Atlanta cop who fatally shot Black man sleeping in his car is one step closer to returning to work
Garrett Rolfe has been charged after shooting a Black man named Rayshard Brooks (†27) in a Wendy's parking lot – just two weeks after convicted cop Derek Chauvin murdered George Floyd in Minneapolis. Brooks had been sleeping in his car in the drive-thru lane when officers approached him.
They tried to handcuff him after he failed a Breathalyzer test. That's when Brooks grabbed one of the officers' tasers and tried to run away.
Rolfe shot him twice in the back as he fled.
The ex-cop now faces 11 charges, including felony murder. However, the trial plans have stalled, as the newly elected Fulton County District Attorney has said she doesn't believe it would be proper for her to take on the case.
In an executive action, Atlanta Mayor Keisha Lance Bottoms called for Rolfe's firing the day after the fatal incident, expressing hope that the quick response would provide "some comfort" to Brooks' loved ones. It was precisely this move that the ex-cop's defense honed in on in recent hearings, CNN reported.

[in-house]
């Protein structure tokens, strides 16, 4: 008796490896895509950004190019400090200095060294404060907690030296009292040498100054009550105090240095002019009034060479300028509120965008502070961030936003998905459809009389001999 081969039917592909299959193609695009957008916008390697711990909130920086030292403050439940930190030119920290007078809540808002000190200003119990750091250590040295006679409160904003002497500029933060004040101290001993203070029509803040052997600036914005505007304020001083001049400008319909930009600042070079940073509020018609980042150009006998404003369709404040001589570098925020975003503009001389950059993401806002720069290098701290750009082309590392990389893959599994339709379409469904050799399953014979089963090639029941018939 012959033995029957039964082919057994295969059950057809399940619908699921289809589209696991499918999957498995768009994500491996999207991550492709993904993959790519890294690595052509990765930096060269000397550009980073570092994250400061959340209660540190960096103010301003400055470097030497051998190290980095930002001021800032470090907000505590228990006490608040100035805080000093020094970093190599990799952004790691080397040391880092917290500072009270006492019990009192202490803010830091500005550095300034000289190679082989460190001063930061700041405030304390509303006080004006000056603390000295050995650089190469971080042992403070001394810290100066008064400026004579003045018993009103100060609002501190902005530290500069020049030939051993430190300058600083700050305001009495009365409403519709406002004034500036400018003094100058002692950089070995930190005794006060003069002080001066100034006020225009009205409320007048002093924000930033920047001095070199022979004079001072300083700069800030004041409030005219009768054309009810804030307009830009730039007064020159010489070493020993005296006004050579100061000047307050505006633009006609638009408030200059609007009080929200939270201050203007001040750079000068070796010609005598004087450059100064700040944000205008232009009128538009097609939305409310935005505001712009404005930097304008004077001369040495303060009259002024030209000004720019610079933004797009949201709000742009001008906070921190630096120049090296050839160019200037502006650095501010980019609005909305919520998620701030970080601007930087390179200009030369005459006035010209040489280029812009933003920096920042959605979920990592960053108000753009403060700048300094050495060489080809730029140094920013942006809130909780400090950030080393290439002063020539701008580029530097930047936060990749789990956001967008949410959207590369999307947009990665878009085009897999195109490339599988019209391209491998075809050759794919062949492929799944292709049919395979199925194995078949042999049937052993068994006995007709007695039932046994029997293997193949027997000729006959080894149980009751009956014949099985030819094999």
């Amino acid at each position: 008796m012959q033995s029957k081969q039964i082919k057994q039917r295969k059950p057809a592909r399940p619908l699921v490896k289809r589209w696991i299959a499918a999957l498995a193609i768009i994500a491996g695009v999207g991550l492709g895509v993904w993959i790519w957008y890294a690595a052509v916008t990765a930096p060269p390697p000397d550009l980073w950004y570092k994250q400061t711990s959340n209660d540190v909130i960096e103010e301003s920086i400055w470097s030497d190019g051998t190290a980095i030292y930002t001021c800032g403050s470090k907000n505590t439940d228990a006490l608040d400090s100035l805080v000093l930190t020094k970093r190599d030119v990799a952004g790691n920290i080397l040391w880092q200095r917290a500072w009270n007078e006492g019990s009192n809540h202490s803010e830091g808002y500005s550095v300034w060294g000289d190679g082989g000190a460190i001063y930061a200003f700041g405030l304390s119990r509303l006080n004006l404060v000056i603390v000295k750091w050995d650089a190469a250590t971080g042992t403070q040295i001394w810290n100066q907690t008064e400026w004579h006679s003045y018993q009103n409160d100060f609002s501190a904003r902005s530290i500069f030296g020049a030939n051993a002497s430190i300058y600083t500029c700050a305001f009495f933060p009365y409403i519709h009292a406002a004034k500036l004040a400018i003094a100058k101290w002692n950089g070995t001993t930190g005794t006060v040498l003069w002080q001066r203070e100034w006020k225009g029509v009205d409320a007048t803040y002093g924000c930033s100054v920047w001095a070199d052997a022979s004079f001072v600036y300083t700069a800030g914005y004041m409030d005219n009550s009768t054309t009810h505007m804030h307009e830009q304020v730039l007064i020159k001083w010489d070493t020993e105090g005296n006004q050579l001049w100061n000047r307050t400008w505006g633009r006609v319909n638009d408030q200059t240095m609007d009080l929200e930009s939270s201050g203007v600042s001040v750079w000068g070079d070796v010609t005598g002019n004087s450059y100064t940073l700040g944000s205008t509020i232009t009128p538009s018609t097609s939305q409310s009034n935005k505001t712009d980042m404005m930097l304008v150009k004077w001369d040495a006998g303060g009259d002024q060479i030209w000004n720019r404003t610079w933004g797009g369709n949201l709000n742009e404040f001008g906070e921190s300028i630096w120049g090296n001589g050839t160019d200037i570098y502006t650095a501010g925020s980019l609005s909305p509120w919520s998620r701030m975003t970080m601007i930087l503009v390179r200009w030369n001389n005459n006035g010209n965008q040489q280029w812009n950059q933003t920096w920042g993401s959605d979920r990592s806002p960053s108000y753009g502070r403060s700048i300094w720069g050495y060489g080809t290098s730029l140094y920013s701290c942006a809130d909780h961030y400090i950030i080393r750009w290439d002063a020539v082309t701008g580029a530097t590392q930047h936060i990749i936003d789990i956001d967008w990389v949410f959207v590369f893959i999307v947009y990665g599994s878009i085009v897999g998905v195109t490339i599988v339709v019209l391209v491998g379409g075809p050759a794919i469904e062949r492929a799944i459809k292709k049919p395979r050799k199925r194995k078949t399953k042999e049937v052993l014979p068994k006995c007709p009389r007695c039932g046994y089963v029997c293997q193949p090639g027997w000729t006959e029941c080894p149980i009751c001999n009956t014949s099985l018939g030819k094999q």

Now, the Atlanta Civil Service Board has announced that they voted to reinstate Rolfe based on procedural issues during his termination.
The Atlanta Police Department (APD) has stated that Rolfe "will remain on administrative leave" until a verdict on his charges is reached.
Rayshard Brooks' family is devastated by the decision
The Atlanta mayor has defended her decision in the aftermath of the shooting, saying, "Given the volatile state of our city and nation last summer, the decision to terminate this officer, after he fatally shot Mr. Brooks in the back, was the right thing to do."
"Had immediate action not been taken, I firmly believe that the public safety crisis we experienced during that time would have been significantly worse," she continued
L. Chris Stewart, an attorney for Brooks' family, questioned the Civil Service Board's ruling: "We find it mind-boggling that our elected officials and the former chief weren't aware of the proper procedure to fire an officer. So now it is questions of, 'Was that done to temporarily pacify the protesters and the people around the world that were upset?'"
"It appears that Rayshard Brooks' life didn't really matter and that the world has moved on," he lamented.
Another of the family's attorneys, Justin Miller, said, "You have a person who is going to stand trial for murder who is now back on the force and able to do the same things he was doing before."
When asked about Rolfe returning to work, the cop's attorney said, "It will take a little bit of time. I imagine it will be pretty soon though."
Cover photo: IMAGO / ZUMA Wire